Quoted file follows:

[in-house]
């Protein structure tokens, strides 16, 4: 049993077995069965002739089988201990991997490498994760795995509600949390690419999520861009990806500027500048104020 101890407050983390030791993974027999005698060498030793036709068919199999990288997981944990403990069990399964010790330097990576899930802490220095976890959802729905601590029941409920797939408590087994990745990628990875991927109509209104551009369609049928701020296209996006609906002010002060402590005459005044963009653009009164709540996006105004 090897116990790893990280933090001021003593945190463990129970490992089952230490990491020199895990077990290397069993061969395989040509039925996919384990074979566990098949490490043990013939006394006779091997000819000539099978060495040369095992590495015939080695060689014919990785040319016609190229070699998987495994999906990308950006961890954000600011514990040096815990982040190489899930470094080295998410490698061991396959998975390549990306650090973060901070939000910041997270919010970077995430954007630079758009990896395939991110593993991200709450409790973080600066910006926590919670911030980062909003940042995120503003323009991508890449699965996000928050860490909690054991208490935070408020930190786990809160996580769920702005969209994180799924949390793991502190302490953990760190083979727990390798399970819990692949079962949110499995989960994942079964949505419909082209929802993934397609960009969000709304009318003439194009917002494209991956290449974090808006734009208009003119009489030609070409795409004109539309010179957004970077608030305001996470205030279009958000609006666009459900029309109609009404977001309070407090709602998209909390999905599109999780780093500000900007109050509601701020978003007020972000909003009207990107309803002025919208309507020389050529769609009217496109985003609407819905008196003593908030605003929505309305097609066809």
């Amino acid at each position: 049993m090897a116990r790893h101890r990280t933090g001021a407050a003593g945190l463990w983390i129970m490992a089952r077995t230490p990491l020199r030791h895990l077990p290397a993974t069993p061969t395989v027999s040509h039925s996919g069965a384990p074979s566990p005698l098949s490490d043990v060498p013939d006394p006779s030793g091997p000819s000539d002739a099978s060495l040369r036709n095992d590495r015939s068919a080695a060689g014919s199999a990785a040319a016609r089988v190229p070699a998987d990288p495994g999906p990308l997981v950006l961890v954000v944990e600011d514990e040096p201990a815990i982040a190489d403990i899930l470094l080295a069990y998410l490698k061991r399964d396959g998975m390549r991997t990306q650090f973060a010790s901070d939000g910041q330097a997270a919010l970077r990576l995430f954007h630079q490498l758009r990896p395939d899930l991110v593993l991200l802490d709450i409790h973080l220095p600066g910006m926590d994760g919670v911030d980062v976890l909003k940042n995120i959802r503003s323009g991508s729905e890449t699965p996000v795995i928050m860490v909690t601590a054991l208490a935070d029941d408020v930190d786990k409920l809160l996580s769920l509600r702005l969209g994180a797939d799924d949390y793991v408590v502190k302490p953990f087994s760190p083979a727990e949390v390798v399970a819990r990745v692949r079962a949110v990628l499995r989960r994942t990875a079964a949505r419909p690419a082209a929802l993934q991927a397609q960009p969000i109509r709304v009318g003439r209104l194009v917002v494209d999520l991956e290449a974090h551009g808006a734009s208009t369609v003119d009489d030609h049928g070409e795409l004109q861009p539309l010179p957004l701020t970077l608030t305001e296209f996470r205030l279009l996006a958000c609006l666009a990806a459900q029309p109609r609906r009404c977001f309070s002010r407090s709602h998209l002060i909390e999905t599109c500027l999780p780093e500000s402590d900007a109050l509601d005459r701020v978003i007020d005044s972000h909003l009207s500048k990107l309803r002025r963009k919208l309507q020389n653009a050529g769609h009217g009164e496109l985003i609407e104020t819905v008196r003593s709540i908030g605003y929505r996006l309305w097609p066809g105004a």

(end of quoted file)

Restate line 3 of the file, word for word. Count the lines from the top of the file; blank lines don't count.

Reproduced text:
């Amino acid at each position: 049993m090897a116990r790893h101890r990280t933090g001021a407050a003593g945190l463990w983390i129970m490992a089952r077995t230490p990491l020199r030791h895990l077990p290397a993974t069993p061969t395989v027999s040509h039925s996919g069965a384990p074979s566990p005698l098949s490490d043990v060498p013939d006394p006779s030793g091997p000819s000539d002739a099978s060495l040369r036709n095992d590495r015939s068919a080695a060689g014919s199999a990785a040319a016609r089988v190229p070699a998987d990288p495994g999906p990308l997981v950006l961890v954000v944990e600011d514990e040096p201990a815990i982040a190489d403990i899930l470094l080295a069990y998410l490698k061991r399964d396959g998975m390549r991997t990306q650090f973060a010790s901070d939000g910041q330097a997270a919010l970077r990576l995430f954007h630079q490498l758009r990896p395939d899930l991110v593993l991200l802490d709450i409790h973080l220095p600066g910006m926590d994760g919670v911030d980062v976890l909003k940042n995120i959802r503003s323009g991508s729905e890449t699965p996000v795995i928050m860490v909690t601590a054991l208490a935070d029941d408020v930190d786990k409920l809160l996580s769920l509600r702005l969209g994180a797939d799924d949390y793991v408590v502190k302490p953990f087994s760190p083979a727990e949390v390798v399970a819990r990745v692949r079962a949110v990628l499995r989960r994942t990875a079964a949505r419909p690419a082209a929802l993934q991927a397609q960009p969000i109509r709304v009318g003439r209104l194009v917002v494209d999520l991956e290449a974090h551009g808006a734009s208009t369609v003119d009489d030609h049928g070409e795409l004109q861009p539309l010179p957004l701020t970077l608030t305001e296209f996470r205030l279009l996006a958000c609006l666009a990806a459900q029309p109609r609906r009404c977001f309070s002010r407090s709602h998209l002060i909390e999905t599109c500027l999780p780093e500000s402590d900007a109050l509601d005459r701020v978003i007020d005044s972000h909003l009207s500048k990107l309803r002025r963009k919208l309507q020389n653009a050529g769609h009217g009164e496109l985003i609407e104020t819905v008196r003593s709540i908030g605003y929505r996006l309305w097609p066809g105004a």